9Alexis Tidwell, like other dazzling singers, finds herself singing on her treadmill to keep up with the talent in her current show. This is hard, she may admit, because this isn’t a talent of flesh and blood but rather a fictional diva who can sing and dance and perform at a non-stop pace. A Vegas showgirl who often steals the stage.
By any means, Tidwell will do the same.
“You have to hit the gas and go 90 then come to a full stop,” she says. “I want to compromise the vocals as little as possible.”
Tidwell laughs and says that when she’s out at a public gym on the treadmill, instead of belting it out, she’ll take all the breaths needed for the songs instead.
“All the technical things of singing without the phonating. I think that’s something people don’t think about.”
Her love interest in the show, played by actor Joshua Walker, says he finds himself out of breath too after his musical number. When asked how many numbers he will have to perform, he laughs and holds up just his pointer finger.
“It's not as much,” he laughs, admitting he’s in some group numbers too. “ … and it’s not in heels.”
Tidwell will be jumping in heels and dresses and of course, a nun’s costume since she will be playing Deloris Van Cartier in the upcoming production of Sister Act at Cape Fear Regional Theatre. Walker will be playing the detective Eddie Souther.
“We call him sweaty Eddie,” he laughs. “Well, they call me sweaty Eddie.”
This has much to do with, Walker says, the fact that his character is often nervous. He’s the good cop who wants to be the bad cop. For Eddie, the play will show a dynamic journey for his character who starts out as a nervous wreck.
“Anytime you see him, he’s sweating,” Walker laughs. And then suddenly, Walker goes by the alter ego Sweaty Eddie.
The show will include 20 big song numbers and 30 in total. For Director West Hyler, it’s what he would call a “monumental musical.” Hyler was approached first about directing the show and the moment he accepted he could think of no better Deloris than Tidwell. He had gotten to see her perform through his wife’s assistant directing job in a production of Beautiful.
“The show is on her shoulders,” he said. “It’s a marathon performance.”
This also explains Tidwell’s take to the treadmill to ensure she could keep up the vocals with all the dancing that is required in this production. Unlike the movie starring Whoopi Goldberg, the musical Sister Act has original music, leaving out all of the doo whoops of Whoopi’s days.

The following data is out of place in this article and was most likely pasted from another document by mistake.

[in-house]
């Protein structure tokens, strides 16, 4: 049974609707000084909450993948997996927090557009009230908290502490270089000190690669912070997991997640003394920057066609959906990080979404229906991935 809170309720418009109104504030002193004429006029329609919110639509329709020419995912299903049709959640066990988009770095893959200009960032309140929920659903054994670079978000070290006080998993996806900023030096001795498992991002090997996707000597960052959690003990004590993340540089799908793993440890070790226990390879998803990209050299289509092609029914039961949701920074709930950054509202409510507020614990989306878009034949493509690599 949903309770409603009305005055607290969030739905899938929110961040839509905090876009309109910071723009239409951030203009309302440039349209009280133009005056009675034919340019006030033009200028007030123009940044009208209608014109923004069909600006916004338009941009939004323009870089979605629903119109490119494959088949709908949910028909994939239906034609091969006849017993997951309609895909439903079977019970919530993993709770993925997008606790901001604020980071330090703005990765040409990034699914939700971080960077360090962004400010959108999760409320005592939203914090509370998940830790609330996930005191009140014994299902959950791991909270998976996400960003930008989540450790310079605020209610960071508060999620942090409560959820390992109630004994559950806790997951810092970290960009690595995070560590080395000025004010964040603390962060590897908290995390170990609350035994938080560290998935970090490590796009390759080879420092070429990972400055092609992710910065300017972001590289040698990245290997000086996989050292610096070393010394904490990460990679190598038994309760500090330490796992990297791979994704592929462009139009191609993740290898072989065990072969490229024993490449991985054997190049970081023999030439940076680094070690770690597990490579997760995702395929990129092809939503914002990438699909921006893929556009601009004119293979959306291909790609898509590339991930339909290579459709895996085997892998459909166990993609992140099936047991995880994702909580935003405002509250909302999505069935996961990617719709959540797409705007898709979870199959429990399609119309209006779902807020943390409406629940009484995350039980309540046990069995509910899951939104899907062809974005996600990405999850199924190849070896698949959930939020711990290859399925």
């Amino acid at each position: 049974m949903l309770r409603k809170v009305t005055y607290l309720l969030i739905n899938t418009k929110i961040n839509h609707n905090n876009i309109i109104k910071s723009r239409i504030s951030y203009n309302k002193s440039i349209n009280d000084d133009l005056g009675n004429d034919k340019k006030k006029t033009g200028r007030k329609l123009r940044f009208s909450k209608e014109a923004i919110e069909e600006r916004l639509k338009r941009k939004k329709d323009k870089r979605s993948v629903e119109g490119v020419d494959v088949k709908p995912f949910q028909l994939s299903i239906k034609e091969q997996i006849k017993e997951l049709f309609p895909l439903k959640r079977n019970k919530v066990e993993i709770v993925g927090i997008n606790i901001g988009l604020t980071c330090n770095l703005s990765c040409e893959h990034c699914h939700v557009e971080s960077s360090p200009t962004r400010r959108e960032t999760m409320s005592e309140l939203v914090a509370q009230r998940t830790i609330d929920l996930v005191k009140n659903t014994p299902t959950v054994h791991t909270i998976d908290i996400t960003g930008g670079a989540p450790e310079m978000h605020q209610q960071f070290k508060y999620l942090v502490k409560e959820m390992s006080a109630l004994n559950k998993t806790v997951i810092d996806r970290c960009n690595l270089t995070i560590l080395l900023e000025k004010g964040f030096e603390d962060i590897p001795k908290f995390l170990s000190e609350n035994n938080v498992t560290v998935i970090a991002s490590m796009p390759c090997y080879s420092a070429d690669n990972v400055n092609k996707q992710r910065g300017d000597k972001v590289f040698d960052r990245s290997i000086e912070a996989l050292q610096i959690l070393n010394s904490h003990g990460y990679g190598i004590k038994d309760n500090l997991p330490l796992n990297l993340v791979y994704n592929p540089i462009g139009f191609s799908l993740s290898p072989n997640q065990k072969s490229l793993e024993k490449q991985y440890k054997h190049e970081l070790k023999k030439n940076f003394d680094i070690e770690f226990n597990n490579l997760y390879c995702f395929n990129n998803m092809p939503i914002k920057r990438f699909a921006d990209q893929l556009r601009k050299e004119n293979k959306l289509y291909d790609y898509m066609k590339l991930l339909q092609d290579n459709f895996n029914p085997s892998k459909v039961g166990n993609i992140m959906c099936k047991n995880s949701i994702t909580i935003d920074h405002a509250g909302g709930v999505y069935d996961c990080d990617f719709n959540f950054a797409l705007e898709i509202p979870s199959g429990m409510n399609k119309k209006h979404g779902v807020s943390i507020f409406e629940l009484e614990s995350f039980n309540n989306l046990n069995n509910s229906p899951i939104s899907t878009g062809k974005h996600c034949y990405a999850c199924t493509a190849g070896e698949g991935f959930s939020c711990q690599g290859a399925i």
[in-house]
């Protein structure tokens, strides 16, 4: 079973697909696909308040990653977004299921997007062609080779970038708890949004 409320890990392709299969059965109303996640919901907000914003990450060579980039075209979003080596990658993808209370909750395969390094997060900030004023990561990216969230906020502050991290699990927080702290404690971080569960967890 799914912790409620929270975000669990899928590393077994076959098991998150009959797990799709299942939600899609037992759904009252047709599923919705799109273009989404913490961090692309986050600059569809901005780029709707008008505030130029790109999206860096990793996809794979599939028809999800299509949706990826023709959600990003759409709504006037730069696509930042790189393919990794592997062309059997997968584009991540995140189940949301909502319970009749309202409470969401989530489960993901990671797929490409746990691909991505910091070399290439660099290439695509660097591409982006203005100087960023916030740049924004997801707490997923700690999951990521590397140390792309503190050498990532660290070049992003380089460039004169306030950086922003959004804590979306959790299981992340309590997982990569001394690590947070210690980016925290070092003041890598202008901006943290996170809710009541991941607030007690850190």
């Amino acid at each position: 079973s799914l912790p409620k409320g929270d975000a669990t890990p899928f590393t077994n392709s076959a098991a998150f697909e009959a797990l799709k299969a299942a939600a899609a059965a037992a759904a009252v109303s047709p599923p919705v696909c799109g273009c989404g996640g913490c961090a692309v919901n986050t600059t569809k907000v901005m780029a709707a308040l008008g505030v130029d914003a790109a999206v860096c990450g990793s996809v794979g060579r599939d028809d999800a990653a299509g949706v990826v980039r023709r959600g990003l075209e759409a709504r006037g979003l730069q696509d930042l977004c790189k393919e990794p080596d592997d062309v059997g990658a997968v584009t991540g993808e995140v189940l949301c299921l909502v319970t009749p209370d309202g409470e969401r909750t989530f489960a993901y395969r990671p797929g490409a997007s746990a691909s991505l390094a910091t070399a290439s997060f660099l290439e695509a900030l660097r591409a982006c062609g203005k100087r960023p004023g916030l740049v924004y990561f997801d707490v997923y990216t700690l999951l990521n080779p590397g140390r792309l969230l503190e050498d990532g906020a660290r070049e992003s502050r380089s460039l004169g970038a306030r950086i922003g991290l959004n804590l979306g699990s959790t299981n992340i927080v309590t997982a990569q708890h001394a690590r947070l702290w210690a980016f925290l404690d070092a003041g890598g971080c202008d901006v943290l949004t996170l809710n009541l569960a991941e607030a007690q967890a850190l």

“You get to see a lot of the characters' internal thoughts and wants,” Hyler says. “It allows a disco style. It’s a very dance-forward show.”
Each of the songs in the show will have dance breaks in them. For Hyler, choosing Deloris’s love interest wasn’t as straightforward. He knew that Eddie in this production would need to sing. He needed someone to do all that and find the comedy and love interest piece of the show.
“You have to have someone that is immediately likable,” Hyler says.
Mary Kate, the Artistic Director for Cape Fear Regional Theatre, suggested Walker. Walker, of course, accepted the role but says he has found the challenge in the cohesiveness of the story. For Walker, he has to go on stage and make the “story make sense.”
“I am on the spectrum,” he says. “When things just go through the alphabet things go a little easier for me.”
This isn’t always the case in musical theater. Pivoting is key. The theatre, its current actors and Hyler, all feel like the upcoming show is a great responsibility. It is the last show in the theatre before the renovations begin this summer.
“It’s the ultimate show to do it with,” says Ashley Owen, Marketing Director for the theatre.
The production will run from May 2nd until May 26th. Tickets are on sale online with one night already being sold out.
The folks at the theatre will host a military appreciation night and teacher appreciation night with 25% off of ticket prices. There will also be a “Disco Diva Night” featuring snacks and drinks prior to the feature as well as a “Boogie” with L-Boogie the choreographer for the show.
Tickets range from $19-$37. For more information visits www.cfrt.org.

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